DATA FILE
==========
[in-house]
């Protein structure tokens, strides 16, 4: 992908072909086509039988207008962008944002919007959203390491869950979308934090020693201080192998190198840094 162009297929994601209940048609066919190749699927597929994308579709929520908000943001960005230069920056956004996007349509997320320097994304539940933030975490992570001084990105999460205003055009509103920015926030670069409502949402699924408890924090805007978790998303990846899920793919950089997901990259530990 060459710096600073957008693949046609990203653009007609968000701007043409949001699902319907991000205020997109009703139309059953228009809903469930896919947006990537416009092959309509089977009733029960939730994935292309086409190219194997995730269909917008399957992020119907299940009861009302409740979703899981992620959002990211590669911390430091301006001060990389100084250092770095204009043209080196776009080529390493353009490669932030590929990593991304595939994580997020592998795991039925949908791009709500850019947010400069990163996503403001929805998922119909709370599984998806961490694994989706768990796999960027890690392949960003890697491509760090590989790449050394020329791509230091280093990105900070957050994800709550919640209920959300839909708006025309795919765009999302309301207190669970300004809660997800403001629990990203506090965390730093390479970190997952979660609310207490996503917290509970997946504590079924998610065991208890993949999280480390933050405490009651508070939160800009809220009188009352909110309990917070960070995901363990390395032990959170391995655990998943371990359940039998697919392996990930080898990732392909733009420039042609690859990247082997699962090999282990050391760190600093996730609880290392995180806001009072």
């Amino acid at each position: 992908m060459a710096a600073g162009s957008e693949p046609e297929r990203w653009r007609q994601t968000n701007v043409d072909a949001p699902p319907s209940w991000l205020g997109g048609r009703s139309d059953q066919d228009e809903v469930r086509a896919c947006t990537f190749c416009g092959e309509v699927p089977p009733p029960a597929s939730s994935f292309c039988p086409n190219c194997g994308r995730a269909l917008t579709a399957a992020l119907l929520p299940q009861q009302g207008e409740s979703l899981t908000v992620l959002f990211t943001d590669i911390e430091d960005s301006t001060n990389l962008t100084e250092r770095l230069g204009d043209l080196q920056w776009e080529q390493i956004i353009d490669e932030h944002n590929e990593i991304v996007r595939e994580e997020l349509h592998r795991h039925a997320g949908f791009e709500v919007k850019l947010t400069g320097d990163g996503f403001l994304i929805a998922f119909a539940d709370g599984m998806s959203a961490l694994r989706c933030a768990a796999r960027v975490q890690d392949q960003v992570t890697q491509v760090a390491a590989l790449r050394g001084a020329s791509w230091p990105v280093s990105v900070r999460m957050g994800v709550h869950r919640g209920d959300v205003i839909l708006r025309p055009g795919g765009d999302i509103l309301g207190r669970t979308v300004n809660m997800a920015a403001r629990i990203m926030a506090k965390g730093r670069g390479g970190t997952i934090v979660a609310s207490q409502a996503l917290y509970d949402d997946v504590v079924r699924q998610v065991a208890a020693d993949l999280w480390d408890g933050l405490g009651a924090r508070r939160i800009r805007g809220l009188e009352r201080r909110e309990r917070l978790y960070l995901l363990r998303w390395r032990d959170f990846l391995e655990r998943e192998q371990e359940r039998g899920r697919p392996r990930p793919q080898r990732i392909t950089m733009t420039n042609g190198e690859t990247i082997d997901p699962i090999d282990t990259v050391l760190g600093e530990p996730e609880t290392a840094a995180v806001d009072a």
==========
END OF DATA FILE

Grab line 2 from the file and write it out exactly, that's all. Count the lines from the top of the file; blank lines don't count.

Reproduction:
């Protein structure tokens, strides 16, 4: 992908072909086509039988207008962008944002919007959203390491869950979308934090020693201080192998190198840094 162009297929994601209940048609066919190749699927597929994308579709929520908000943001960005230069920056956004996007349509997320320097994304539940933030975490992570001084990105999460205003055009509103920015926030670069409502949402699924408890924090805007978790998303990846899920793919950089997901990259530990 060459710096600073957008693949046609990203653009007609968000701007043409949001699902319907991000205020997109009703139309059953228009809903469930896919947006990537416009092959309509089977009733029960939730994935292309086409190219194997995730269909917008399957992020119907299940009861009302409740979703899981992620959002990211590669911390430091301006001060990389100084250092770095204009043209080196776009080529390493353009490669932030590929990593991304595939994580997020592998795991039925949908791009709500850019947010400069990163996503403001929805998922119909709370599984998806961490694994989706768990796999960027890690392949960003890697491509760090590989790449050394020329791509230091280093990105900070957050994800709550919640209920959300839909708006025309795919765009999302309301207190669970300004809660997800403001629990990203506090965390730093390479970190997952979660609310207490996503917290509970997946504590079924998610065991208890993949999280480390933050405490009651508070939160800009809220009188009352909110309990917070960070995901363990390395032990959170391995655990998943371990359940039998697919392996990930080898990732392909733009420039042609690859990247082997699962090999282990050391760190600093996730609880290392995180806001009072």